I like movies, but not over and over again. Or old ones, for that matter. Watching a familiar actor at a much younger age simply reminds me that life is short. But sometimes I pick a movie without looking at the year: The Secret Life of Bees. The movie lingered with me for days, especially the images of the South in the early 1960s.
A few days later, as I was looking at my bookshelf, I spotted my very old copy of Black Like Me. I read the book in high school and it lingers like a few others (To Kill a Mockingbird, On the Beach, Catcher in the Rye, and Lord of the Flies). I read a few pages and put the book back on the shelf.
That same week, I flipped through the HBO documentaries, and landed upon 4 Little Girls. Another old movie (1997), also about the Civil Rights Movement.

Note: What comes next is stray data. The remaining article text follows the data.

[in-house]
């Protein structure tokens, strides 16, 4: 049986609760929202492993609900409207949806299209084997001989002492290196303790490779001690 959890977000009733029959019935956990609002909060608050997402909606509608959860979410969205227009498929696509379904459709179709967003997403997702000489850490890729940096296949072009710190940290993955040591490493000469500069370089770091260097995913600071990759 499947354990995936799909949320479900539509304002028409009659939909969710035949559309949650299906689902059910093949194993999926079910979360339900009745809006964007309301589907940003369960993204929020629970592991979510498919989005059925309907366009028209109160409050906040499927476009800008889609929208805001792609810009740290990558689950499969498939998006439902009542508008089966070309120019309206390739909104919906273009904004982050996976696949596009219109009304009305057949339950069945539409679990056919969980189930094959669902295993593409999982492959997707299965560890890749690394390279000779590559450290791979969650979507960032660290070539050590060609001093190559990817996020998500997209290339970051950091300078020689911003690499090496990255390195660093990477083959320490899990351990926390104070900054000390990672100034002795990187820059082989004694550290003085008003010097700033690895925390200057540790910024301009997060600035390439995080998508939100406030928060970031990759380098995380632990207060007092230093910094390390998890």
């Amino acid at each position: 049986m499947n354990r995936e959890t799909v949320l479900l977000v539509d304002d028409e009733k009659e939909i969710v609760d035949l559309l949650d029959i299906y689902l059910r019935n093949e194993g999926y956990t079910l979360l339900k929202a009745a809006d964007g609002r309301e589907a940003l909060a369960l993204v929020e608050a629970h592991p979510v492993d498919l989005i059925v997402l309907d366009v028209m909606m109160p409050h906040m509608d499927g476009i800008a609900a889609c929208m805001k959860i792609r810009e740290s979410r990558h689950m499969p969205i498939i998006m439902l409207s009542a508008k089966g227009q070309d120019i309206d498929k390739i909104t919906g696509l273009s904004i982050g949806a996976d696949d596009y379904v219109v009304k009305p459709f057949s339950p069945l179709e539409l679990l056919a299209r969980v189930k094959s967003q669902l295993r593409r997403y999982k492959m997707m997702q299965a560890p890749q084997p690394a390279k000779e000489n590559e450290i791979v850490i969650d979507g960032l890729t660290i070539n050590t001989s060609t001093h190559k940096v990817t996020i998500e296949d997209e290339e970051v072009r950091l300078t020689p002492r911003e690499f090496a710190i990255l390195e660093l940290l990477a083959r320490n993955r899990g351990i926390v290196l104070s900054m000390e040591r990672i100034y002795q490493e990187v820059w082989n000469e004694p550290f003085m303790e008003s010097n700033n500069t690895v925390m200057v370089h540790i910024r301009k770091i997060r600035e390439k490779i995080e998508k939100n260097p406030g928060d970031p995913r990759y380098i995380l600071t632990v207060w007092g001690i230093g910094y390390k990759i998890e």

In early August, I was in Atlanta for an academic conference. So I took a few hours to visit The Center for Civil and Human Rights (museum), which included an exhibit on the American Civil Rights Movement.
And yesterday, by chance, I turned on the TV to see Trump’s (historical) news conference in real time.
I now listen to Joan Baez’s “Birmingham Sunday” frequently. Listen.
Transcript from Trump’s press briefing today. Worth a peak. A day that will be remembered for a long time.
Early Saturday (late Friday) Josh Freed wrote about his Trump addiction in the Montreal Gazette. Saved at last; time to draw my eyes away from the headlines. And then Trump surprised all over again, with a Charlottesville narrative that was simply unbelievable. “… on many sides,” he said. Sides of what? Unknown.